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There are a lot of questions here dealing with infrared cameras and thermographic cameras. I think I understand the reason why a thermographic camera is able to retrieve the temperature values from any object and convert them to a falsecolor representation, but why is a "regular" infrared camera not able to retrieve this information? What are the differences between these cameras? Is it just the sensor within the camera?

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  • $\begingroup$ Maybe this has nothing to do with physics, but with the technical details of that cameras. $\endgroup$ – Gyro Gearloose Jul 22 '17 at 16:14
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This is a common confusion, because both thermographic cameras and "normal" cameras with some IR capability are called IR cameras often.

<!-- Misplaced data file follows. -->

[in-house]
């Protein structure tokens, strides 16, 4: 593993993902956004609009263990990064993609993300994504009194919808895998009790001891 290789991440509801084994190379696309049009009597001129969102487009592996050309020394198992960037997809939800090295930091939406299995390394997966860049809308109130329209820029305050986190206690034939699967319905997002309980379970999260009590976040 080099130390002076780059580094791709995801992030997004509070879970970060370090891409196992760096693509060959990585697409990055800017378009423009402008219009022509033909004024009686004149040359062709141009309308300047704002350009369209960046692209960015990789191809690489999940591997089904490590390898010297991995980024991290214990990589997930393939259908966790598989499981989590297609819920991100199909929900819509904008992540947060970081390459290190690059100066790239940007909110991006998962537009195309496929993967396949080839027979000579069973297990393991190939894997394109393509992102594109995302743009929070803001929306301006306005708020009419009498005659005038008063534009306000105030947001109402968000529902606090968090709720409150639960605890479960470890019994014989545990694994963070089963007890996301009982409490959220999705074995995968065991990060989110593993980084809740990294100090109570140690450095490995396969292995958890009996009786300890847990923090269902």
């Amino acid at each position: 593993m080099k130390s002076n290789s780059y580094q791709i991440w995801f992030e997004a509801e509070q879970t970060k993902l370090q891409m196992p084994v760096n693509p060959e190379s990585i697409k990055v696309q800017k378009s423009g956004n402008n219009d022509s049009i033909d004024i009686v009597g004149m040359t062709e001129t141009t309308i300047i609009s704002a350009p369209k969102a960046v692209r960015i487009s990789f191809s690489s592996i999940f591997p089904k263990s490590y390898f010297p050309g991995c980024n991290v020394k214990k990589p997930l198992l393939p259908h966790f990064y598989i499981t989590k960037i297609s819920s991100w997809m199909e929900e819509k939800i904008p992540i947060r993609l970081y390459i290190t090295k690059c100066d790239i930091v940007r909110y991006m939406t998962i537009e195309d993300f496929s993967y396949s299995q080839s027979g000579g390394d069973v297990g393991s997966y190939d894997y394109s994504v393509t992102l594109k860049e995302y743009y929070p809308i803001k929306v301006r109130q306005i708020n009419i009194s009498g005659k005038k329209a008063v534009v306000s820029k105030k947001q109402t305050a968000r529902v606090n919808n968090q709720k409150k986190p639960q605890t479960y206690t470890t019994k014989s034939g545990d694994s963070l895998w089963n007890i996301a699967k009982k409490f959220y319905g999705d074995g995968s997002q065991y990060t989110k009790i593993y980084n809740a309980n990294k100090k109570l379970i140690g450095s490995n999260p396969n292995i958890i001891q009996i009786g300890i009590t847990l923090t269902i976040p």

The typical video camera with IR capability has a solid state semiconducting camera sensor normally used for capturing visible light, which relies on the photons interacting with electrons and electron-"holes" inside the semiconductor to convert the incoming light into electric charge which is subsequently measured. These photons are in the wavelength range of 300-800 nm or so, but the sensor technology is typically responsive up to 1000 nm or more. As the eye is not sensitive to the energy in the 800-1000 nm band, an IR cut filter is normally inserted in cameras to make the resulting photo seem similar to what the eye sees.

But if you remove the IR filter, you can get some "nightvision" capability by bathing the scene with light in the 850-950 nm range which is invisible to the eye.

On the other hand, thermal radiation is peaked at a much longer wavelength, typically at 8000 nm or longer, and is much more difficult to work with in a direct photon -> charge process, so the typical thermal camera uses a completely different and more mundane physical process - it actually uses an array of thermometers!